Officials at Jackson State University have released a statement regarding their cancelled homecoming game versus Grambling State. As expected, the university is displeased with the game’s cancellation and will seek monetary compensation through litigation.
Per the Jackson State Newsroom:
Still, the JSU family was damaged. Our Homecoming game draws tens of thousands of fans. The university intends to use litigation to be made whole for our direct and indirect financial losses.
We have a fiduciary responsibility to Mississippi taxpayers and the JSU community to mitigate our ongoing and substantial losses. Jackson State plans to pursue litigation against Grambling State and others.
In regards to how much money the University and city of Jackson lost, the school estimates that it “could be in the millions.”
Not only is Jackson State upset with Grambling, it also takes issue with the SWAC Conference. University officials feel they were misled in believing the game would carry on. Furthermore, SWAC officials have yet to address the situation with Jackson State’s administrators.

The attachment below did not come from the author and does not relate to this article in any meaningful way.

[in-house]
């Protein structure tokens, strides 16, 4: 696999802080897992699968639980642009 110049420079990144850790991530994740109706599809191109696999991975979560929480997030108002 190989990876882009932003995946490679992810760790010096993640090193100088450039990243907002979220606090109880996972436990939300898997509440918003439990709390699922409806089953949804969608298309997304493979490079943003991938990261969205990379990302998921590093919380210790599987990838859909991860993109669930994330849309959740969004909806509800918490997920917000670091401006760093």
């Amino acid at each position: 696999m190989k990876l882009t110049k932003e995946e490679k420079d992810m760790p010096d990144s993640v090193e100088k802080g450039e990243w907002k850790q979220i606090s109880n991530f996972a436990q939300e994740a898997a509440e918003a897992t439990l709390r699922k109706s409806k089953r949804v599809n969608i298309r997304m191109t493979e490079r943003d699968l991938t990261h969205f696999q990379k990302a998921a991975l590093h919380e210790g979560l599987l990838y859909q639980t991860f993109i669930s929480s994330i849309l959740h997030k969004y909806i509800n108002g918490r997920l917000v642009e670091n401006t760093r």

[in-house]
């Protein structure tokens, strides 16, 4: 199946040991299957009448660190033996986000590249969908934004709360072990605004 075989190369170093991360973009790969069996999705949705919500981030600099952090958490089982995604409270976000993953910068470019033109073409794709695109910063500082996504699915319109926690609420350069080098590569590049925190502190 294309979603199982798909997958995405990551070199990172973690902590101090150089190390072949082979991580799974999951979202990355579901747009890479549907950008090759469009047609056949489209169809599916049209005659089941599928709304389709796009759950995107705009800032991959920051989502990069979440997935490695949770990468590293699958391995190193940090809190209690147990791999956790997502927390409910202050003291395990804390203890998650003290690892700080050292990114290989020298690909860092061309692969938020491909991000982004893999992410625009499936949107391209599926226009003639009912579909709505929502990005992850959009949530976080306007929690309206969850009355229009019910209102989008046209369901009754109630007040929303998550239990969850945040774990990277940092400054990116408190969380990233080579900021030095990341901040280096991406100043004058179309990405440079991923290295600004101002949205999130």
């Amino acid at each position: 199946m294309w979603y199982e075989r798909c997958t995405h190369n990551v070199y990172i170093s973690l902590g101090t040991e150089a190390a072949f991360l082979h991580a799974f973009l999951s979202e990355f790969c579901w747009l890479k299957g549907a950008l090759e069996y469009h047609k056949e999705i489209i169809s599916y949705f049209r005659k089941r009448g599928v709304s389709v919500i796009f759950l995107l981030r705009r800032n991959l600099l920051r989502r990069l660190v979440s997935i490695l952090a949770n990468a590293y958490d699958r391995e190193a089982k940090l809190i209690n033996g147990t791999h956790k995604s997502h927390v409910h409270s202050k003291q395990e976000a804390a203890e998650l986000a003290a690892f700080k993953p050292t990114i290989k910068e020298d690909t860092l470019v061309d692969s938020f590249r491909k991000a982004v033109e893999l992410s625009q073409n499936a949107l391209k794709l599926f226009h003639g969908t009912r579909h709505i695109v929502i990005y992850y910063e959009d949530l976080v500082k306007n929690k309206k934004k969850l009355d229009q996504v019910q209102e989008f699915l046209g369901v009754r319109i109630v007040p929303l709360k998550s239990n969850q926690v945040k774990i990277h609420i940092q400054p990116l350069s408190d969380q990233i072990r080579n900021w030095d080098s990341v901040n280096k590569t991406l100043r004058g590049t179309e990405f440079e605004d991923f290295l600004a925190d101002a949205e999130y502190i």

Grambling repeatedly assured us its team would travel to Jackson. Late Friday afternoon they informed us their student athletes would not travel to Jackson for our scheduled game. We have dealt in good faith with Grambling and the Southwestern Athletic Conference. The actions of both have hurt JSU.
The SWAC commissioner did not return calls from our director of athletics the entire week. The Clarion-Ledger reported the SWAC commissioner would be meeting with folks at Grambling and JSU. We haven’t seen him, nor has he called.
Though the football game was cancelled, other homecoming events proceeded, and were well-attended.
Jackson State is conscious of the financial problems surrounding Grambling, yet are addressing this matter in a businesslike fashion. Considering their stadium holds over 60,000 people, the school’s estimates on revenue loss appear accurate. Failing to explore the financial repercussions would be, as Jackson officials said, irresponsible on their part.
This story has come about at a fascinating time in college sports. For much of the offseason, and early part of the regular season, there has been heavy discussion regarding the revenue college players earn their universities. The Grambling boycott is just the opposite. By sitting out, Grambling’s players cost two schools and a capital city millions of dollars. Regardless of how the pendulum swings, it is obvious that too much revenue is dependent upon the wills and whims of 18-22 year-olds.